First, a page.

Section 846 immunizes property owners from liability arising from the recreational use of their property.   The statute has two exceptions relevant to this appeal.   A property owner can still be liable for injuries to recreational users (i) where a failure to warn or guard against a danger was “willful or malicious” or (ii) where consideration was paid in return for permission to enter the property.

 Miller claims that the trial court improperly applied section 846 to limit the Weitzens' liability for her injuries because:  (i) Section 846 immunity does not apply to the Weitzens as they are not property owners subject to the protection of the statute;  (ii) even if the Weitzens are considered property owners under section 846, the statutory exception for recreational users who enter “for a consideration” strips them of its protection;  and (iii) even if section 846 immunity properly applies to the Weitzens, the trial court's instruction to the jury defining the heightened “willful and malicious” standard for liability was improper because it deviated from an available Judicial Council of California Civil Jury Instructions (CACI) form instruction.   We address each of these contentions in turn.3


The Weitzens' Rights to the Property at the Intersection of Their Driveway and the Trail Constitute an “Interest in Real Property” Under Section 846

 Miller's contention that the Weitzens' interest in the property where she was injured is insufficient to come within the protection of section 846 fails to recognize the section's “exceptionally broad and singularly unambiguous” definition of protected property “interests.”   (Ornelas v. Randolph (1993) 4 Cal.4th 1095, 1102-1103, 17 Cal.Rptr.2d 594, 847 P.2d 560.) 4  Section 846  applies to protect any “owner of any estate or any other interest in real property, whether possessory or nonpossessory.”   Miller attempts to sidestep the broad sweep of this statutory language by highlighting the legislative purpose of section 846-to open up private land for public recreational use.  (See Delta Farms Reclamation Dist. v. Superior Court (1983) 33 Cal.3d 699, 707-708, 190 Cal.Rptr. 494, 660 P.2d 1168 [“The purpose of section 846 is to encourage property owners ‘to allow the general public to recreate free of charge on privately owned property’ ”].) She contends that this purpose would not be served by protecting the Weitzens because the portion of their driveway at issue is on County-owned property already open to the public, and the Weitzens cannot “exercise control” over it “in terms of allowing persons to use the equestrian trail.” 5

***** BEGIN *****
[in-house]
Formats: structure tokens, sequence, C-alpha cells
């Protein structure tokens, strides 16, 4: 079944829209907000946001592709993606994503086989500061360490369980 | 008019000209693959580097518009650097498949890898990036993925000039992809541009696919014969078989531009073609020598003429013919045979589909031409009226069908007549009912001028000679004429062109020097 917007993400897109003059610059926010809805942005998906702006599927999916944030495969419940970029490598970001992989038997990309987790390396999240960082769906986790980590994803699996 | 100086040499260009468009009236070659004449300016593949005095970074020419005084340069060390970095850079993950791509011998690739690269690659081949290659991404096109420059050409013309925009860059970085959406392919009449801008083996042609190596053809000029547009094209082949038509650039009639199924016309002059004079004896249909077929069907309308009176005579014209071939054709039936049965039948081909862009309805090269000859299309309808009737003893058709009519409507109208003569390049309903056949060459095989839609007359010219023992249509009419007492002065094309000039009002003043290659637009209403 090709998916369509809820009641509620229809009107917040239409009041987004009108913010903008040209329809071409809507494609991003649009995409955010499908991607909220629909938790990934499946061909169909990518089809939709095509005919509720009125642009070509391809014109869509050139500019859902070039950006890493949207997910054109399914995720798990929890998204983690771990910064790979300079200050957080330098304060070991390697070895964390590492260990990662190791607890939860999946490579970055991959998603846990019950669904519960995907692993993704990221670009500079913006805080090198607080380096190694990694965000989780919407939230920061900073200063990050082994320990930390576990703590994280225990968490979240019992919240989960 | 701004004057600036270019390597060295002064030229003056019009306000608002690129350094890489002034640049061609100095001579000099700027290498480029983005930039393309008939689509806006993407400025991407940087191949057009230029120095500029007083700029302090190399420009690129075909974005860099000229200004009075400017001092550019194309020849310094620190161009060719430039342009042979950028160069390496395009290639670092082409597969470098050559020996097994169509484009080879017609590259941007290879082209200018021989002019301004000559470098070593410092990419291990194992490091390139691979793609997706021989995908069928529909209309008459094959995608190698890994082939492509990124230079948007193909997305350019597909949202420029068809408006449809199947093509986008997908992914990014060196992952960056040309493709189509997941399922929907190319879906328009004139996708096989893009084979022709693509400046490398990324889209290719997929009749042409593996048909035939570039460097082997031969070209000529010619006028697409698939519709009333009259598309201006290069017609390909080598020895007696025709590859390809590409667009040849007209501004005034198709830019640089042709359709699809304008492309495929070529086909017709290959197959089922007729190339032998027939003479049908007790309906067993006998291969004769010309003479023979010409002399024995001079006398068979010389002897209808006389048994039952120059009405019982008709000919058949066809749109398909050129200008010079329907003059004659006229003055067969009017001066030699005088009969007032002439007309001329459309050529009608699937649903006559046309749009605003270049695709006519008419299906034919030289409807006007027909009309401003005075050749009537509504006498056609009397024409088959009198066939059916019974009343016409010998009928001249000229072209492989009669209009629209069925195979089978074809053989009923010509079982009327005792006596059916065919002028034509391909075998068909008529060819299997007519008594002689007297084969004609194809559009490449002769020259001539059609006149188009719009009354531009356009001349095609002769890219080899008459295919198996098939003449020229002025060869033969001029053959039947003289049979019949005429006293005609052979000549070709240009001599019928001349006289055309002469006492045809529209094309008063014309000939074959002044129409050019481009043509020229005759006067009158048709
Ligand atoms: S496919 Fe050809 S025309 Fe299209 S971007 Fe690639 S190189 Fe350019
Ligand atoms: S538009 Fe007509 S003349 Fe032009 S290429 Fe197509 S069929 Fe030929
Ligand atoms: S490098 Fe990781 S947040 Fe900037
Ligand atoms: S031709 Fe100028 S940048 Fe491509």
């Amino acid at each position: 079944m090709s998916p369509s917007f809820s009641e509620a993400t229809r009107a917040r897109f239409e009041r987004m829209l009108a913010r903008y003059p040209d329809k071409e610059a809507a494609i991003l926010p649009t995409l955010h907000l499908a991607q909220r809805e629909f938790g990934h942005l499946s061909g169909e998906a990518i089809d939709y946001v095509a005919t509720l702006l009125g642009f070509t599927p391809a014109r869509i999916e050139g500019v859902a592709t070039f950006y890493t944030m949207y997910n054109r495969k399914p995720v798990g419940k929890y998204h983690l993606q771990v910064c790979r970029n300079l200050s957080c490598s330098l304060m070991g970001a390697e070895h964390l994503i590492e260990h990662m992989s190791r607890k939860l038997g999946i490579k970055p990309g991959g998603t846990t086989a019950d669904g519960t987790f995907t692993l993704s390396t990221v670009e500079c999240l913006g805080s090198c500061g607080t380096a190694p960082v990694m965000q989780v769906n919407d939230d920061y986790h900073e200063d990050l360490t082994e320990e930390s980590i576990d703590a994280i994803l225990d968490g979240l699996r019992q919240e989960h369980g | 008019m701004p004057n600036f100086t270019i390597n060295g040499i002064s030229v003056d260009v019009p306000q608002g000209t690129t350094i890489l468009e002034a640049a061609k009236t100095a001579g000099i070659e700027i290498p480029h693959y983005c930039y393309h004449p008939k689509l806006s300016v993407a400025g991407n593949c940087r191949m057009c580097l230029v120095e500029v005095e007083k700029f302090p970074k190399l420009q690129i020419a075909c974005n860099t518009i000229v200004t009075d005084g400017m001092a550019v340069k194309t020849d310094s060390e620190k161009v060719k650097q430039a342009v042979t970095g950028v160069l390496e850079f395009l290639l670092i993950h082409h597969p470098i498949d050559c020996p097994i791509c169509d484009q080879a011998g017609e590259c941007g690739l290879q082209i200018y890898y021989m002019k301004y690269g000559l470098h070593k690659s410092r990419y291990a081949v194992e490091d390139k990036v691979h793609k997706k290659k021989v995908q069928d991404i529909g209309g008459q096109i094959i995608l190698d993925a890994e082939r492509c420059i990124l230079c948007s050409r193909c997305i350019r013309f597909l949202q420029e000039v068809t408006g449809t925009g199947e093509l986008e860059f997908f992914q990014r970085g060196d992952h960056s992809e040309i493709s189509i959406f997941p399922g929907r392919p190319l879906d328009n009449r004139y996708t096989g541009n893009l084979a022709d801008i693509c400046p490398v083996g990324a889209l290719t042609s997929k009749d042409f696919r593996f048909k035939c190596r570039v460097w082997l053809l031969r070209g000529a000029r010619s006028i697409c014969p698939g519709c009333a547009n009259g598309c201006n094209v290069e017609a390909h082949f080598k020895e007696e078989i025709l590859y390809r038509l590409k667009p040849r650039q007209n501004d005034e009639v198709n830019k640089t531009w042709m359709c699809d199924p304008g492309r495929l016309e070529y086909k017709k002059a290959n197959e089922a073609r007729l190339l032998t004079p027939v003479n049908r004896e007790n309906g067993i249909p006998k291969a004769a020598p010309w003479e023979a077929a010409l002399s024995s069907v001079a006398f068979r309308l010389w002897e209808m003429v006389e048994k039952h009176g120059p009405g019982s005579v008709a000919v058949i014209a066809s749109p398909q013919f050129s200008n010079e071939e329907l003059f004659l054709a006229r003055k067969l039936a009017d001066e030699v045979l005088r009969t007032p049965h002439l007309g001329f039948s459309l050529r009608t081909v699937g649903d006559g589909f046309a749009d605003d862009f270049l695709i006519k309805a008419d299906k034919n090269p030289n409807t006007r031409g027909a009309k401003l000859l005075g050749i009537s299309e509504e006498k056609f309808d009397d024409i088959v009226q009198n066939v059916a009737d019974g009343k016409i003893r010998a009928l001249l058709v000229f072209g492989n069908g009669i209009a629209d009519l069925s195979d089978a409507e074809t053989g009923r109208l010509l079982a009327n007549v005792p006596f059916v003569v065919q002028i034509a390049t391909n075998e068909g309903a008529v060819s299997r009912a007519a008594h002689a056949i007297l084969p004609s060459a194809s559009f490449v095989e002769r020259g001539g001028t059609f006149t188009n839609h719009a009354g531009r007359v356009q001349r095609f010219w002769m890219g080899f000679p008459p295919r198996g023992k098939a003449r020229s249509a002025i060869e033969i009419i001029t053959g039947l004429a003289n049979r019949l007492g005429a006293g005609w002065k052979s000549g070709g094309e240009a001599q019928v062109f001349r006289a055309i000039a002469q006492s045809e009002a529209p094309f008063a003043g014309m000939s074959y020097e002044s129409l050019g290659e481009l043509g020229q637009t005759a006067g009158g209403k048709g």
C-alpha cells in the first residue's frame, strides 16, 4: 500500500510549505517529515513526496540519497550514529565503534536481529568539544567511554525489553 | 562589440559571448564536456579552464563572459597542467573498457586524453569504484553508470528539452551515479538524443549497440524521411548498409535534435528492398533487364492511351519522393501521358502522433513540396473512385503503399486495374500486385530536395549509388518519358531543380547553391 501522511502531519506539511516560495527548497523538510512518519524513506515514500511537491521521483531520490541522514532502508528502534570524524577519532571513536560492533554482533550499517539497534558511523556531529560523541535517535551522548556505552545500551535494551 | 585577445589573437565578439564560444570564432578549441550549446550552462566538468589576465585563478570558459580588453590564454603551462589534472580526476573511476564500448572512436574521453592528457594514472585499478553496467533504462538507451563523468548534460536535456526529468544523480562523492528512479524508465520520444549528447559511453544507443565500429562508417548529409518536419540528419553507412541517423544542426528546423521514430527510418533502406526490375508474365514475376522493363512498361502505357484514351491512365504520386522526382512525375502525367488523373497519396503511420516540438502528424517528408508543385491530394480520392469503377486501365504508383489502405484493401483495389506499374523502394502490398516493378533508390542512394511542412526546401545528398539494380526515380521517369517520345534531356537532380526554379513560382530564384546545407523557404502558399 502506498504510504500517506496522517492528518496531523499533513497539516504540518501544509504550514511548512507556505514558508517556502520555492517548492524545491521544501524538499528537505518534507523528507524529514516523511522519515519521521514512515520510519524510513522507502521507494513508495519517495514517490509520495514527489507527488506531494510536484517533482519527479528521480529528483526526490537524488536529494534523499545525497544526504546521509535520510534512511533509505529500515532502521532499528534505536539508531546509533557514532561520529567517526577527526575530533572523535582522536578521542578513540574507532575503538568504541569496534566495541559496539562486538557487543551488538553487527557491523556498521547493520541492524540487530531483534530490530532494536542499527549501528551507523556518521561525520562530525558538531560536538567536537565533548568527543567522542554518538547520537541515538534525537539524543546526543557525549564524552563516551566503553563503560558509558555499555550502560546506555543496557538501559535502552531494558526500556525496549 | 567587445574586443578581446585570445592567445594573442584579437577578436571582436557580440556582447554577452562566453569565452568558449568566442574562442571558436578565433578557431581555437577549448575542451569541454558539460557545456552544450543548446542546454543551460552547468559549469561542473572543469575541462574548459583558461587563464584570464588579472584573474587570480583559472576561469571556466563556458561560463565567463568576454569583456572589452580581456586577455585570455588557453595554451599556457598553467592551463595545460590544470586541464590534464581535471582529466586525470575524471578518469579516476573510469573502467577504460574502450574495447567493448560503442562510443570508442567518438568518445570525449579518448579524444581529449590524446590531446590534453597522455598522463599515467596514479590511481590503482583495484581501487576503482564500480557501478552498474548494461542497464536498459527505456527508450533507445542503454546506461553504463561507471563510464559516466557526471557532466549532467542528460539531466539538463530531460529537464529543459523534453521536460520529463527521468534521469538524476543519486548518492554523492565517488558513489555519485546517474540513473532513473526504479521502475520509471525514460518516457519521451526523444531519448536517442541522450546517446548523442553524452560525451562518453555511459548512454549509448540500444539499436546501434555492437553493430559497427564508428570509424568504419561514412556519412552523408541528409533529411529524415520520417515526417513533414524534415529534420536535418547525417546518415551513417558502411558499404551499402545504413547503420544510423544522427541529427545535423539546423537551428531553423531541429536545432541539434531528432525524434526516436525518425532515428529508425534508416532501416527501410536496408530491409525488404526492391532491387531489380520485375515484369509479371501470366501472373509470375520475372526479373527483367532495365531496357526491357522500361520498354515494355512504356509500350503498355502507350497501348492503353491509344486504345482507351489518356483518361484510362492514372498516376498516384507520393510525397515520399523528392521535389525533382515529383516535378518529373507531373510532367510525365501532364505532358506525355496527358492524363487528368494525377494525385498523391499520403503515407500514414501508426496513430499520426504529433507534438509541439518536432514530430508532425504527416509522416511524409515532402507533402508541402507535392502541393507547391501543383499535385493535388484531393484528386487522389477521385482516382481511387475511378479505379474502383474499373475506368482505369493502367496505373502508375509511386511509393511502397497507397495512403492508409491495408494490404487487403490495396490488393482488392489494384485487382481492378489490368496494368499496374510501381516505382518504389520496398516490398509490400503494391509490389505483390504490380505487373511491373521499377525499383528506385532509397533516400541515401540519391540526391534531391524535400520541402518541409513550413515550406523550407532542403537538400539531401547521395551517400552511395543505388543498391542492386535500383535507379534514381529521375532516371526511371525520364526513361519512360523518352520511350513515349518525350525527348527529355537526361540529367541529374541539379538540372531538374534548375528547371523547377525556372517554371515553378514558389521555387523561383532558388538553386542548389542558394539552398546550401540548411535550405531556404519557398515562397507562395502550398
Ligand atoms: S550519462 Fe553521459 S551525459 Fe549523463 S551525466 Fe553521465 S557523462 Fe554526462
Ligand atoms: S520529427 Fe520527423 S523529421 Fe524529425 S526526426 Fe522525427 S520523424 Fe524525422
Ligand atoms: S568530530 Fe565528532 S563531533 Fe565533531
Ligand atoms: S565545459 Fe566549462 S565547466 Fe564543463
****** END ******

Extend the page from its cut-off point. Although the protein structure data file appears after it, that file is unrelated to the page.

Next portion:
Miller's contention is directly refuted by Hubbard v. Brown (1990) 50 Cal.3d 189, 197, 266 Cal.Rptr. 491, 785 P.2d 1183 (Hubbard ).   In Hubbard, our Supreme Court explicitly disapproved an earlier case, Pacific Gas & Electric Co. v. Superior Court (1983) 145 Cal.App.3d 253, 258-259, 193 Cal.Rptr. 336, which erroneously had ruled section 846 inapplicable because the land at issue was state owned, and the defendant, a power company, could not exclude recreational users.  (Hubbard, at p. 197, 266 Cal.Rptr. 491, 785 P.2d 1183.) 6  To the contrary, the Court held that section 846 serves to “immunize owners of any interest in real property, regardless of whether the interest includes the right of exclusive possession.”  (Hubbard, supra, 50 Cal.3d at p. 197, 266 Cal.Rptr. 491, 785 P.2d 1183, italics added.)   Thus, the Court determined in Hubbard that the holder of a permit to graze livestock on federal lands was an owner of an “interest in real property” under section 846, even though the land covered by the grazing permit was “publicly owned and evidently already open to the public for recreational purposes.”  (Hubbard, at pp. 196-197, 266 Cal.Rptr. 491, 785 P.2d 1183.) 7

 This sweeping scope of section 846 is a result of a 1980 amendment to the statute that came in response to two Court of Appeal cases, one of which, Darr v. Lone Star Industries, Inc. (1979) 94 Cal.App.3d 895, 157 Cal.Rptr. 90 (Darr ), is directly analogous to the case at hand.   (Hubbard, supra, 50 Cal.3d at pp. 194-195, 266 Cal.Rptr. 491, 785 P.2d 1183.)   In Darr, the Third District Court of Appeal held that “a right of way over [state] property”-a bridge constructed on public land to enable the transport of gravel from one side of a publicly owned river to the other-was not covered by section 846.  (Darr, at p. 900, 157 Cal.Rptr. 90.)   The court determined that the right of way constituted a nonpossessory easement which although an “interest in real property,” was not a possessory “estate” as required by the text of the pre-1980 section 846.  (Darr, at p. 901, 157 Cal.Rptr. 90 [“ ‘While an easement is clearly an “interest in land” ․ it is equally clearly never an “estate in land,” ’ ” quoting 3 Powell on Real Property (1977) Easements and Licenses, ch. 34, § 405].)   In response, the Legislature amended section 846 to cover “any ․ interest in real property,” whether “possessory or nonpossessory,” specifically to “negate” the outcome in Darr. (Hubbard, at pp. 194-195, 266 Cal.Rptr. 491, 785 P.2d 1183, citing Legis.   Counsel's Dig., Assem. Bill No. 1966, 4 Stats.   1980 (Reg. Sess.) Summary Dig., p. 110;  and Liability-Recreational Use of Land, Sen. Com. on Judiciary 1979-1980 (Reg. Sess.) Feb. 11, 1980.)